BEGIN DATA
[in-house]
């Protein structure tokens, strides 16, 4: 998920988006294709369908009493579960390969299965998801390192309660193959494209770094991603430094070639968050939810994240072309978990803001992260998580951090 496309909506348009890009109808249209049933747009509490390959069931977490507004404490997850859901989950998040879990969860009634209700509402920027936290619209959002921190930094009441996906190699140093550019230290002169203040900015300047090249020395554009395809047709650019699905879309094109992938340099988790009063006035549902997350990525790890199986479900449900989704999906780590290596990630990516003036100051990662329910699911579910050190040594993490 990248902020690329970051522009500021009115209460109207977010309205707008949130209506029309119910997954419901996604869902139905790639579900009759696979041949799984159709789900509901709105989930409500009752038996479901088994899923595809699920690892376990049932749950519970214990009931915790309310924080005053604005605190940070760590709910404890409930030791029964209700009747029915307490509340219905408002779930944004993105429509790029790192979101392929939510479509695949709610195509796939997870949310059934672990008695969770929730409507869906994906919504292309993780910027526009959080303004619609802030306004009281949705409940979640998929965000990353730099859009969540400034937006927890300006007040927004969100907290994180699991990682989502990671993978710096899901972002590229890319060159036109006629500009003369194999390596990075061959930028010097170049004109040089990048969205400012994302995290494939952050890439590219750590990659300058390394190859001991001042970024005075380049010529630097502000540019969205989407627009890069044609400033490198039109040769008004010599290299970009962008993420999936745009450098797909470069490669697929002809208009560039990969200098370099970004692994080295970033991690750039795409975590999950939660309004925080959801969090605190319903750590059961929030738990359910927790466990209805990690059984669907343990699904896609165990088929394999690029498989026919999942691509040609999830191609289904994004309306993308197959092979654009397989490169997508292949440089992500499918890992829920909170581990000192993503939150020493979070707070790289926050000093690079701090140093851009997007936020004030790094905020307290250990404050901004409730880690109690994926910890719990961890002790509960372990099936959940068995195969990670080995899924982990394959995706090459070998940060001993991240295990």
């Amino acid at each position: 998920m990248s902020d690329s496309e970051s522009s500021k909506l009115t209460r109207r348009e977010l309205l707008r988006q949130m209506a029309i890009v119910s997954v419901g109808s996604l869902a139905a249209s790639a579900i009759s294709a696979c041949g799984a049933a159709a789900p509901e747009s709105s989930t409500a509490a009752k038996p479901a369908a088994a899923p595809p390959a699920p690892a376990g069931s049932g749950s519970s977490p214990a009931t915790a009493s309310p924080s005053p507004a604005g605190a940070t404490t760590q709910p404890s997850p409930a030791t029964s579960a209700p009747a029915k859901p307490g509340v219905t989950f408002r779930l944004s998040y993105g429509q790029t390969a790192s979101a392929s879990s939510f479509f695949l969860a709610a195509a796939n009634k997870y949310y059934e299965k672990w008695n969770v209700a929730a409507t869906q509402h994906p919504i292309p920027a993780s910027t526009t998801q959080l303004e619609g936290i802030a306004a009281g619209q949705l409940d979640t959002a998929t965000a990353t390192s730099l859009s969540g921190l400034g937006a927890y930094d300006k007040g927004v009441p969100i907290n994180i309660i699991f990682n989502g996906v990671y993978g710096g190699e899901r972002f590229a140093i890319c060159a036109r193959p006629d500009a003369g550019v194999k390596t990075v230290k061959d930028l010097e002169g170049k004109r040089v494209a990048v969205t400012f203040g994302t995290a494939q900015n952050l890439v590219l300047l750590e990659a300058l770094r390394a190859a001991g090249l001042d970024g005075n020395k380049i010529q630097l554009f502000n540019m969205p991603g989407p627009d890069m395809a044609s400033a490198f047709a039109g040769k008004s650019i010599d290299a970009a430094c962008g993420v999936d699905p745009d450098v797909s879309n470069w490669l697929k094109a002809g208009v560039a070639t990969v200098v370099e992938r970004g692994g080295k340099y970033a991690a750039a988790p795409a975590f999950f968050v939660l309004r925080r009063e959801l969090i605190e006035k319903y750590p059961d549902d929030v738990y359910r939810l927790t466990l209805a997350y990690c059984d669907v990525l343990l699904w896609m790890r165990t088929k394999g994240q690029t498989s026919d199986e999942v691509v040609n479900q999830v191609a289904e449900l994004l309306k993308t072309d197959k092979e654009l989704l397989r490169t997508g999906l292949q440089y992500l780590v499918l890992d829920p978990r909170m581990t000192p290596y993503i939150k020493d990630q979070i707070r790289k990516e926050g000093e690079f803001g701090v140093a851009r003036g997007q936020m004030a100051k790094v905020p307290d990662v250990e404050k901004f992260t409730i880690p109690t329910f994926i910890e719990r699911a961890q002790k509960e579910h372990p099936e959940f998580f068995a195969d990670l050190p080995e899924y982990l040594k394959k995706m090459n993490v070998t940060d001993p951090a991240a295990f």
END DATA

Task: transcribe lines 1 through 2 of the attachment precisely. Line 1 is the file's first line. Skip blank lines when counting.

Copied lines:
[in-house]
């Protein structure tokens, strides 16, 4: 998920988006294709369908009493579960390969299965998801390192309660193959494209770094991603430094070639968050939810994240072309978990803001992260998580951090 496309909506348009890009109808249209049933747009509490390959069931977490507004404490997850859901989950998040879990969860009634209700509402920027936290619209959002921190930094009441996906190699140093550019230290002169203040900015300047090249020395554009395809047709650019699905879309094109992938340099988790009063006035549902997350990525790890199986479900449900989704999906780590290596990630990516003036100051990662329910699911579910050190040594993490 990248902020690329970051522009500021009115209460109207977010309205707008949130209506029309119910997954419901996604869902139905790639579900009759696979041949799984159709789900509901709105989930409500009752038996479901088994899923595809699920690892376990049932749950519970214990009931915790309310924080005053604005605190940070760590709910404890409930030791029964209700009747029915307490509340219905408002779930944004993105429509790029790192979101392929939510479509695949709610195509796939997870949310059934672990008695969770929730409507869906994906919504292309993780910027526009959080303004619609802030306004009281949705409940979640998929965000990353730099859009969540400034937006927890300006007040927004969100907290994180699991990682989502990671993978710096899901972002590229890319060159036109006629500009003369194999390596990075061959930028010097170049004109040089990048969205400012994302995290494939952050890439590219750590990659300058390394190859001991001042970024005075380049010529630097502000540019969205989407627009890069044609400033490198039109040769008004010599290299970009962008993420999936745009450098797909470069490669697929002809208009560039990969200098370099970004692994080295970033991690750039795409975590999950939660309004925080959801969090605190319903750590059961929030738990359910927790466990209805990690059984669907343990699904896609165990088929394999690029498989026919999942691509040609999830191609289904994004309306993308197959092979654009397989490169997508292949440089992500499918890992829920909170581990000192993503939150020493979070707070790289926050000093690079701090140093851009997007936020004030790094905020307290250990404050901004409730880690109690994926910890719990961890002790509960372990099936959940068995195969990670080995899924982990394959995706090459070998940060001993991240295990």